The four students on the left were killed by National Guardsmen at Kent State University in Ohio on May 4, 1970. They are (top left) Allison B. Krause, 19; (top middle) Jeffrey Glenn Miller, 20; (bottom middle) Sandra Lee Scheuer, 20; (bottom left) and William Knox Schroeder, 19
James Earl Green, 17, (bottom) and Phillip L. Gibbs, 21, (top) were killed by police at Jackson State College in Mississippi on May 15, 1970.
When people have gathered for events for Community Grand Rounds: Healing the Trauma of Racism in southwest Michigan, they have sometimes been surprised at what history has taught us – or NOT taught us. Many participants did not know, for example, about the Tulsa, Oklahoma, massacre of black citizens in 1921. And it was a surprise to most during a book discussion to learn that the GI Bill, that heralded post-World War II boost into the middle class for millions of ex-soldiers and their families, largely excluded African Americans.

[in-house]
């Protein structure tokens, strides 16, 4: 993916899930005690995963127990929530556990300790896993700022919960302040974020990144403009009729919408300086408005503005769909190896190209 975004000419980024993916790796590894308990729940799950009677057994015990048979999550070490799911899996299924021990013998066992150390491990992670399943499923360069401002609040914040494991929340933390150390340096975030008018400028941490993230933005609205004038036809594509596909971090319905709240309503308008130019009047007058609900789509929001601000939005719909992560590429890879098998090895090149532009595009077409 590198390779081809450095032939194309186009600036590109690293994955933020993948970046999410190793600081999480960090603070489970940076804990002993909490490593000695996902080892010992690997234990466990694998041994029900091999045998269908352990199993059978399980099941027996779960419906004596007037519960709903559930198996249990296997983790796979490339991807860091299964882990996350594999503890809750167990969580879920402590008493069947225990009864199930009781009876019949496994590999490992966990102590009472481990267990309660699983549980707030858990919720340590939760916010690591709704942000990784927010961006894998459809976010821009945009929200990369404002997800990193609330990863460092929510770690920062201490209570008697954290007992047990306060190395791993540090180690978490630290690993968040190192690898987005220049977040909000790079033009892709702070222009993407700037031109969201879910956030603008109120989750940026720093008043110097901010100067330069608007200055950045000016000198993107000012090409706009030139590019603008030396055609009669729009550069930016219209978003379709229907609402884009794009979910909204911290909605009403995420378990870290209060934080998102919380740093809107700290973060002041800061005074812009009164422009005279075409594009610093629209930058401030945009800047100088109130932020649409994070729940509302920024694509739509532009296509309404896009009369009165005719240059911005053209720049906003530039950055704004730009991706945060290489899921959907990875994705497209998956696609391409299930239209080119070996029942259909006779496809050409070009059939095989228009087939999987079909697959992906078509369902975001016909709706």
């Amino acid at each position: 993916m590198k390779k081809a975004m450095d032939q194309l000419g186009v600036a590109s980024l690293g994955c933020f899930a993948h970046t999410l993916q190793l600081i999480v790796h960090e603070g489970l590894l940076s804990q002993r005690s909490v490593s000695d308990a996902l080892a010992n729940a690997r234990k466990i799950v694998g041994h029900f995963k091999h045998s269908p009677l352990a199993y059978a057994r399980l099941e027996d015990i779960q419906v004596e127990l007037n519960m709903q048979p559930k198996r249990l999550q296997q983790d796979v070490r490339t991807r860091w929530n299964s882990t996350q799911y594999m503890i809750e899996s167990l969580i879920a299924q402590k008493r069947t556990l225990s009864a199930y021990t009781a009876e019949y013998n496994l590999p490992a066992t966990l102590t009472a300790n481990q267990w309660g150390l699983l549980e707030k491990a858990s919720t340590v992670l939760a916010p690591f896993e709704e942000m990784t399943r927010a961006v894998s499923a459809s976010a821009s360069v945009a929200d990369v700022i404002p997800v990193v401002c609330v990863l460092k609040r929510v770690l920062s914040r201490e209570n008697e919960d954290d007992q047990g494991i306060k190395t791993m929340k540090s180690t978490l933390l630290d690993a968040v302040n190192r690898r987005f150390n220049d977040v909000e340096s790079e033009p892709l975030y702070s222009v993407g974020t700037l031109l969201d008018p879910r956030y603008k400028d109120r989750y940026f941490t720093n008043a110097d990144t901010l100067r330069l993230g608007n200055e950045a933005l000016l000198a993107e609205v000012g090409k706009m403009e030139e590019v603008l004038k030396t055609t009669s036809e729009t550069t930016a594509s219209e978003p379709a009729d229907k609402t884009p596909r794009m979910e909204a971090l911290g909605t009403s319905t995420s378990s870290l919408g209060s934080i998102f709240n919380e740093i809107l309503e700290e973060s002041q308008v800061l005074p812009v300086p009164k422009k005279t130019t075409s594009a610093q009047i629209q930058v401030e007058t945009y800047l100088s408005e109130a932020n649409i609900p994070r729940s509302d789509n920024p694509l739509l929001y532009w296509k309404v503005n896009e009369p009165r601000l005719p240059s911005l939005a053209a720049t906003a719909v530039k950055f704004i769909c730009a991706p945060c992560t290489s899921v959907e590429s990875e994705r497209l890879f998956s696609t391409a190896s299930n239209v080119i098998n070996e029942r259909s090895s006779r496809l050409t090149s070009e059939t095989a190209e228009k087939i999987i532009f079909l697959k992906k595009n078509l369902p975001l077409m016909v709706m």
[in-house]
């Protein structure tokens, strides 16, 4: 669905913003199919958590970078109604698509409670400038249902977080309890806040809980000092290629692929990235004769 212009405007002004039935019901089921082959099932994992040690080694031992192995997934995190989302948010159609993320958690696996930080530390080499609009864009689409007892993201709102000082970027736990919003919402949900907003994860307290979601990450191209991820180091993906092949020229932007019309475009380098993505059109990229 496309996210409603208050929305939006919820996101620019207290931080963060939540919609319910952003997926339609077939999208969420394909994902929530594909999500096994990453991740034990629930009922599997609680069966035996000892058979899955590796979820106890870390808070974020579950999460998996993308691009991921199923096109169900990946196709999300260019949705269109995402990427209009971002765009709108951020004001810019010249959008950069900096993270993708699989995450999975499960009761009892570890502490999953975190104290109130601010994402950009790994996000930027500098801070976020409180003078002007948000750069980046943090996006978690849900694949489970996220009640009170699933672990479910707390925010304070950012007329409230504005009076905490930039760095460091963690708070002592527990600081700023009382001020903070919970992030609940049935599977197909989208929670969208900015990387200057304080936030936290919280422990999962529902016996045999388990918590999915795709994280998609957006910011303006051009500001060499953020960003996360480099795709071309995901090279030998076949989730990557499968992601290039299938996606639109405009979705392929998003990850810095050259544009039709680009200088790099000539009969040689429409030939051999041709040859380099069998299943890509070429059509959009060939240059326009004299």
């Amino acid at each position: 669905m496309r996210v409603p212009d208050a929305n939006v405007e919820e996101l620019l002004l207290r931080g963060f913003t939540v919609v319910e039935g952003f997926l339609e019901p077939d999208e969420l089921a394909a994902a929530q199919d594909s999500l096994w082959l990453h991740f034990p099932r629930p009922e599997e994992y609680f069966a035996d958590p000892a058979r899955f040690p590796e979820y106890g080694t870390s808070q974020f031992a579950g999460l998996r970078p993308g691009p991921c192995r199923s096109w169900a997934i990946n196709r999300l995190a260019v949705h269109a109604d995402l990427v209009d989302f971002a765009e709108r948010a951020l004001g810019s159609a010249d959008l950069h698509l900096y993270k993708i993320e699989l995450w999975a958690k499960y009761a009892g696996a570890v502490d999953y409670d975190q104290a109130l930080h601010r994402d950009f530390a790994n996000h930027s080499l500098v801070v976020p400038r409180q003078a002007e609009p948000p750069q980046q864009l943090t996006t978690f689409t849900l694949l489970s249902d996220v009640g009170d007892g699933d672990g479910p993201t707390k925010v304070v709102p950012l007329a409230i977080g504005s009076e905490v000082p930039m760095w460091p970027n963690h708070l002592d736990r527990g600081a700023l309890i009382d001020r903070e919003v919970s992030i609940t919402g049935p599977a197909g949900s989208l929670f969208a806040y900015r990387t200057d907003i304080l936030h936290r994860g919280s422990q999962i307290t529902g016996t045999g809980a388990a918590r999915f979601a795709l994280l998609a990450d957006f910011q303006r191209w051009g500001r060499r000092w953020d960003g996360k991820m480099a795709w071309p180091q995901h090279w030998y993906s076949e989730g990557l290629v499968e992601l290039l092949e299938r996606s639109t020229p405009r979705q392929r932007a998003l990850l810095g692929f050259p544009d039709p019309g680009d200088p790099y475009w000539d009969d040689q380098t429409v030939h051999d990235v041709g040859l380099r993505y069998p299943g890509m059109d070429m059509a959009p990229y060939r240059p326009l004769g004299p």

In this nuanced piece on the 50th anniversary of the May 4, 1970, killings at Kent State University, Jill Lepore, a Harvard history professor and contributing writer to The New Yorker, argues, among other things, that American history has largely overlooked the black students and protesters killed by police at Jackson State, just 11 days after Kent State, and elsewhere in the 1960s
History might not be the first thing we think of when considering how to undertake the huge job of healing racism. But it does play a part – an important part.
History might not be the first thing we think of when considering how to undertake the huge job of healing racism. But it does play a part – an important part. An honest understanding of history can help heal the trauma of racism by confronting the reality of how we got to where we are, and by helping us to see past and current events through a new, and more realistic, lens.